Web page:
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Council Corner: Social media has its limits

The position of city councilor, at least in Ashland, can be a very enjoyable task.

The idea, in my view, is pretty simple: to just do the most good for the most people that you can. You can’t please everyone on every issue so you hope the residents of Ashland are understanding of the issues and, given all the information, can somewhat agree on the council’s decisions.

Politics here has always been about networking. Long-term relationships, based on trust, with people from many diverse groups working together on issue after issue. Every issue has different interests and groups but the relationships build and continue.

With the Internet, the ability to reach millions of people is within the reach of everyone. Smartphones, tablets, laptops, the free computer at the library, all allow us to reach the world instantly. Any opinion one can imagine can be found and confirmed with a simple search.

Overall it is a good thing for exchanging ideas and learning of new developments and expanding thought. However, for governance, it has created a whole new way of getting attention to ideas. One can come up with a view or an opinion, start a Facebook page, set themselves up as the administrator, easily reach hundreds of people and, in the end, skew the public representation of any topic. The lack of depth the Internet can provide (when the administrator monitors and censors input and content in support of their view), can give opinions the illusion of being fact with the status even of dogma.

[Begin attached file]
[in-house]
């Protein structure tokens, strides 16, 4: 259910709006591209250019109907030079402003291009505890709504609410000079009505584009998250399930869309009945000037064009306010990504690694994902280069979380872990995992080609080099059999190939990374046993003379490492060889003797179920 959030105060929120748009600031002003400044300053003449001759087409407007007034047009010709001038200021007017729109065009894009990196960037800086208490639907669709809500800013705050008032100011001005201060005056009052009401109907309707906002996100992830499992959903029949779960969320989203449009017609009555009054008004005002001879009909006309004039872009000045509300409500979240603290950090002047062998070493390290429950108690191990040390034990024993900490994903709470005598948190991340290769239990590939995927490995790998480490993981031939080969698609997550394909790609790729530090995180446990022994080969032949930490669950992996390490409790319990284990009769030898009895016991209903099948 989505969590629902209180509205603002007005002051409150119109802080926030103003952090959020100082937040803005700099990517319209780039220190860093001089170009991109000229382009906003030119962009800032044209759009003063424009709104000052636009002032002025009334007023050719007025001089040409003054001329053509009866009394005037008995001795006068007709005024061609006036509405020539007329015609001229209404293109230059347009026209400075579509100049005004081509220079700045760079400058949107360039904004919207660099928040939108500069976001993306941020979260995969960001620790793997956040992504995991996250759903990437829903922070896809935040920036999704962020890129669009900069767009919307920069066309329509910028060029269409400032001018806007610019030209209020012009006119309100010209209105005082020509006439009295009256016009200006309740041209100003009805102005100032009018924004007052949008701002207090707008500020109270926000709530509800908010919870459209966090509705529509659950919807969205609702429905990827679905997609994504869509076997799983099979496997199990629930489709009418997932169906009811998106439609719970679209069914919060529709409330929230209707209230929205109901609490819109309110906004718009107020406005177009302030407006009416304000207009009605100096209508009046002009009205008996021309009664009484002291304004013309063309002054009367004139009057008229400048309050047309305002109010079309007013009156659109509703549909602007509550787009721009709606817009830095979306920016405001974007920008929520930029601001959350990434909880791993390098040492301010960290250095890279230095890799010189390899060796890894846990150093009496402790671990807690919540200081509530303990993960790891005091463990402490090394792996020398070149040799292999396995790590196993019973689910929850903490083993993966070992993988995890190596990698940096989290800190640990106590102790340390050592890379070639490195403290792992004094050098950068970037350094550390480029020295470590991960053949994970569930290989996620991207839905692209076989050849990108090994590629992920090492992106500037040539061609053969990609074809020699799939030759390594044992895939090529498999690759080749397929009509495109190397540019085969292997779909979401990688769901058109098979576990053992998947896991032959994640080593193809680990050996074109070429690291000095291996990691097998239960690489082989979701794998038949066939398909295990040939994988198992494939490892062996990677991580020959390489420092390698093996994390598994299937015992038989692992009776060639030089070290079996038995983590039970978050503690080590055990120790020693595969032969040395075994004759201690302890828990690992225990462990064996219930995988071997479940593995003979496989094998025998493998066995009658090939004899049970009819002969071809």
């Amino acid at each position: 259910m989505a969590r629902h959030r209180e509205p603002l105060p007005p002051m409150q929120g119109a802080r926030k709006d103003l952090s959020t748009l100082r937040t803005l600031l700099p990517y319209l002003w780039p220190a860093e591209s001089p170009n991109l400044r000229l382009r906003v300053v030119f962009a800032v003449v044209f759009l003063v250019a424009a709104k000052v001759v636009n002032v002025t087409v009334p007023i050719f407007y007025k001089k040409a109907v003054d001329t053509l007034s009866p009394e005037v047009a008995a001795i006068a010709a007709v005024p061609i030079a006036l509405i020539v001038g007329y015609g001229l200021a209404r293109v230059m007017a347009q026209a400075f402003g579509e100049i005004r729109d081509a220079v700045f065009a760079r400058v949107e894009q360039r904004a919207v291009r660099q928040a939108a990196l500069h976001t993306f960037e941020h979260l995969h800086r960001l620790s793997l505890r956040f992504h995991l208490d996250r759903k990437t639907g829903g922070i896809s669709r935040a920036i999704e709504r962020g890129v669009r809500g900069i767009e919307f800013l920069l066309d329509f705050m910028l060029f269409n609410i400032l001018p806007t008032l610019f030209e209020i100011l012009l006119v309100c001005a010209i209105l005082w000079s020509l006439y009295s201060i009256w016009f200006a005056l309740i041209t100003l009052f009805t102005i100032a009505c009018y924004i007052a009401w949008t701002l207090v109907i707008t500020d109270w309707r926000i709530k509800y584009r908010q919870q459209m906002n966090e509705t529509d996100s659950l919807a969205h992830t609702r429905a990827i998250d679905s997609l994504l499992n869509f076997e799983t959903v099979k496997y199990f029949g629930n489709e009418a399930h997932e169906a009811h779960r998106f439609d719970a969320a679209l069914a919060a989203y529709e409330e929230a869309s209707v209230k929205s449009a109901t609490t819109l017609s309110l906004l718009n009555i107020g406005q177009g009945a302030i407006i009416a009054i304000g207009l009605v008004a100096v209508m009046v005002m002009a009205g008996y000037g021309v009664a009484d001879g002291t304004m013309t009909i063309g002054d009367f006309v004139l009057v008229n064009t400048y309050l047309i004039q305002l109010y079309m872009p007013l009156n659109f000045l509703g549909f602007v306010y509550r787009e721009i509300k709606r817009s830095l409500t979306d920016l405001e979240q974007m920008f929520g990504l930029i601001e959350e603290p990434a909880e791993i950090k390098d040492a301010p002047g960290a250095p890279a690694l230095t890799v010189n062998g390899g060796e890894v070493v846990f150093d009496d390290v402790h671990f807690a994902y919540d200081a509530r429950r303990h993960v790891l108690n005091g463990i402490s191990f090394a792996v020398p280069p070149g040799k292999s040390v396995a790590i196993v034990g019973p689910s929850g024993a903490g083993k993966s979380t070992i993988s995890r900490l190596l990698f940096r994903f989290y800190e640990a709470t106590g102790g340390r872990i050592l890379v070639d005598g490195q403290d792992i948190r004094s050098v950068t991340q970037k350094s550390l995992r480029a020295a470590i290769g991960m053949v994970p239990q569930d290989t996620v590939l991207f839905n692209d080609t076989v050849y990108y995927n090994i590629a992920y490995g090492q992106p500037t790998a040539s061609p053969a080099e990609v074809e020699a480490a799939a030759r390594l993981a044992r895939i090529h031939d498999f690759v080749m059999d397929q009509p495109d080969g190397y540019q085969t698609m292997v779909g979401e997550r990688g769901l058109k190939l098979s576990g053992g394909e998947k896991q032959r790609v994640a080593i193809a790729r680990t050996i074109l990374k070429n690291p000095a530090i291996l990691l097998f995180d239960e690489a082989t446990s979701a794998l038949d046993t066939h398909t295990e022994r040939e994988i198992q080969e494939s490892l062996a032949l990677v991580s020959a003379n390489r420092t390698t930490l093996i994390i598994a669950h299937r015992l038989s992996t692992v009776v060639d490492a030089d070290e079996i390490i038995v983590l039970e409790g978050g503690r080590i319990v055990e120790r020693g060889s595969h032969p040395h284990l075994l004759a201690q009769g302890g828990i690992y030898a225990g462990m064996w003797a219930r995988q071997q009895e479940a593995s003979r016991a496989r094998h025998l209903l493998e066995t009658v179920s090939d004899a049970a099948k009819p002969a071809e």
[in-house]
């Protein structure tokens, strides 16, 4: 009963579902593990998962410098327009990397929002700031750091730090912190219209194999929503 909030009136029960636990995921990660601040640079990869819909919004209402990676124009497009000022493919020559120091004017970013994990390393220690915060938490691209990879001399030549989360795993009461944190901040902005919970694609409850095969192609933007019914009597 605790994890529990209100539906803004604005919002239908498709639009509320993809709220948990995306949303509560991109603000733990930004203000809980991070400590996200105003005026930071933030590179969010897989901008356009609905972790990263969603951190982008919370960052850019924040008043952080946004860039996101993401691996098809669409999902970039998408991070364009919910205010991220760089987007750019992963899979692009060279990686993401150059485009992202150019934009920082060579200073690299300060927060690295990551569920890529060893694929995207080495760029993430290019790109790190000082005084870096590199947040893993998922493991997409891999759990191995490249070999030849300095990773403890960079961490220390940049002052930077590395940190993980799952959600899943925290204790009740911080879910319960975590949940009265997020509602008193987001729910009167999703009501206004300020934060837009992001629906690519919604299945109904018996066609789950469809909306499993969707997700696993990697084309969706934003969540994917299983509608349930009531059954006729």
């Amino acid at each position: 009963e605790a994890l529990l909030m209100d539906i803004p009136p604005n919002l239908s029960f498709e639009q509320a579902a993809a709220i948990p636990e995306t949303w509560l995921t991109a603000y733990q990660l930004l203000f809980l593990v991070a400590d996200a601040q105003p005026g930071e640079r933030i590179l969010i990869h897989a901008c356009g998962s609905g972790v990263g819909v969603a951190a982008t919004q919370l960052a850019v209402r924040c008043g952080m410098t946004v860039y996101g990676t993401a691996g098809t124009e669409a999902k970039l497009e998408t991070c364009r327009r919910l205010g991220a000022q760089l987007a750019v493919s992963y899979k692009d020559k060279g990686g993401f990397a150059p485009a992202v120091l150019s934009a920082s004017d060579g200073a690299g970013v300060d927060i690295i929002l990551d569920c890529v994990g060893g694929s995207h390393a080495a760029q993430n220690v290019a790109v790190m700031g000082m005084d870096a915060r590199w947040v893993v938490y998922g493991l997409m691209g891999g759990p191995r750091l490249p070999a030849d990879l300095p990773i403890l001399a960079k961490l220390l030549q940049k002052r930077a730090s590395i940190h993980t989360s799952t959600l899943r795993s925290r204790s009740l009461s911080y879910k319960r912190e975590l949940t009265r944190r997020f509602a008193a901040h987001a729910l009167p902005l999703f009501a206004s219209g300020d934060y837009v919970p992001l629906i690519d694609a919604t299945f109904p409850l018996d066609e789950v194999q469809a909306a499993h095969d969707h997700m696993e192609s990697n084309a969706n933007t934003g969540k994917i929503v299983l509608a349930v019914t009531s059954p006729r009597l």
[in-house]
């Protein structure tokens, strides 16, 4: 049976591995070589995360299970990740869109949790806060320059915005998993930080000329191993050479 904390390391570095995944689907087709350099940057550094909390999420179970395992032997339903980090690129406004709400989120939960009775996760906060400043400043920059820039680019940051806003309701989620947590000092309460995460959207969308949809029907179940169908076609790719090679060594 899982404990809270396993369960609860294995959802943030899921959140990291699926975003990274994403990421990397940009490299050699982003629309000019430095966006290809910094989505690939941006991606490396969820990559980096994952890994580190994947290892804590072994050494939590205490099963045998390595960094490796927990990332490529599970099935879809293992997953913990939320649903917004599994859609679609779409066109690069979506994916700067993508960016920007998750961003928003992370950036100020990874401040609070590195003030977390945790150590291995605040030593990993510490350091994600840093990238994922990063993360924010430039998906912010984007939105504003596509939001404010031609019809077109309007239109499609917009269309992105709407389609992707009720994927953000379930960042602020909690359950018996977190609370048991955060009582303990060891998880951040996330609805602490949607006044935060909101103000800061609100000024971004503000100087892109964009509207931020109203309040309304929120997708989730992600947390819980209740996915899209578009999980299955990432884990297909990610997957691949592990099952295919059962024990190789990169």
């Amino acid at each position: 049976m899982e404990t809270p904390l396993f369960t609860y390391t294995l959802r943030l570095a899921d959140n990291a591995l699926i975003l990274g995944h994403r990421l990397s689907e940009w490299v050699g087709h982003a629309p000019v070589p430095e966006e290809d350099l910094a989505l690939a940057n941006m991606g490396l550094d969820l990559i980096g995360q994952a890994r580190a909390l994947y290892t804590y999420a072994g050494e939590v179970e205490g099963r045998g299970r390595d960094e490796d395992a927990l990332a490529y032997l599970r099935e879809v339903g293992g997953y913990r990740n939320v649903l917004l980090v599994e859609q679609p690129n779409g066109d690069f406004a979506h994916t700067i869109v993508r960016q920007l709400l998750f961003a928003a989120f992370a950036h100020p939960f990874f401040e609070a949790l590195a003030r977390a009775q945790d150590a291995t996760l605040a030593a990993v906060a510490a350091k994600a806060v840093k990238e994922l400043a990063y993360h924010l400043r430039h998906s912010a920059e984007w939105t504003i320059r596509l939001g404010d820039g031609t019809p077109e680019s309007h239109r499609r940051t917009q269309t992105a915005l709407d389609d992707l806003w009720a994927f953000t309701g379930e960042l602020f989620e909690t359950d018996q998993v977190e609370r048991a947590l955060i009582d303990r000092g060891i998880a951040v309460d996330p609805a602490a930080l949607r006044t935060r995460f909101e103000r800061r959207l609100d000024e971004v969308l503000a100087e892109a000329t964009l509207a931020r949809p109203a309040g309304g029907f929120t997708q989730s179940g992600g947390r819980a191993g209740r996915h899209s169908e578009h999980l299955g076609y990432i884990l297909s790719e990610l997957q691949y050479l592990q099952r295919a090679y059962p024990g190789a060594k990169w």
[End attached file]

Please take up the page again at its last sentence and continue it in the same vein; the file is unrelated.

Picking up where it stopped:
The old ways of developing ideas and working through issues in the public arena and coming up with solutions to problems are still with us. Working these issues and problems have always taken a lot of time, effort and understanding. After all, there are few simple solutions.

Now it takes something else. Besides communicating the issues and informing the public, it also takes an additional campaign to counter all the misinformation, some intentional, that gets posted on social media sites. Another part of the job but it may not be the most efficient use of a councilors time to monitor all the social media sites out there.

What would be better? How about stepping away from the computer for awhile and head downtown? Ashland is a great place any time of the year but this time is particularly enjoyable. The town is lit up, the people are friendly and it is not as crowded as in the summer. Walk around and look at all the “problems,” appreciate what we have here and decide, first-hand, what should be done.

Yes, there are issues. Many of which we as councilors may not see. Send an email or, better yet, call. We are all on the city’s website. Otherwise it may just be a posting on a web page that might not be seen by those elected to represent you. Give it a try and have a great holiday season!

Michael Morris is a member of the Ashland City Council.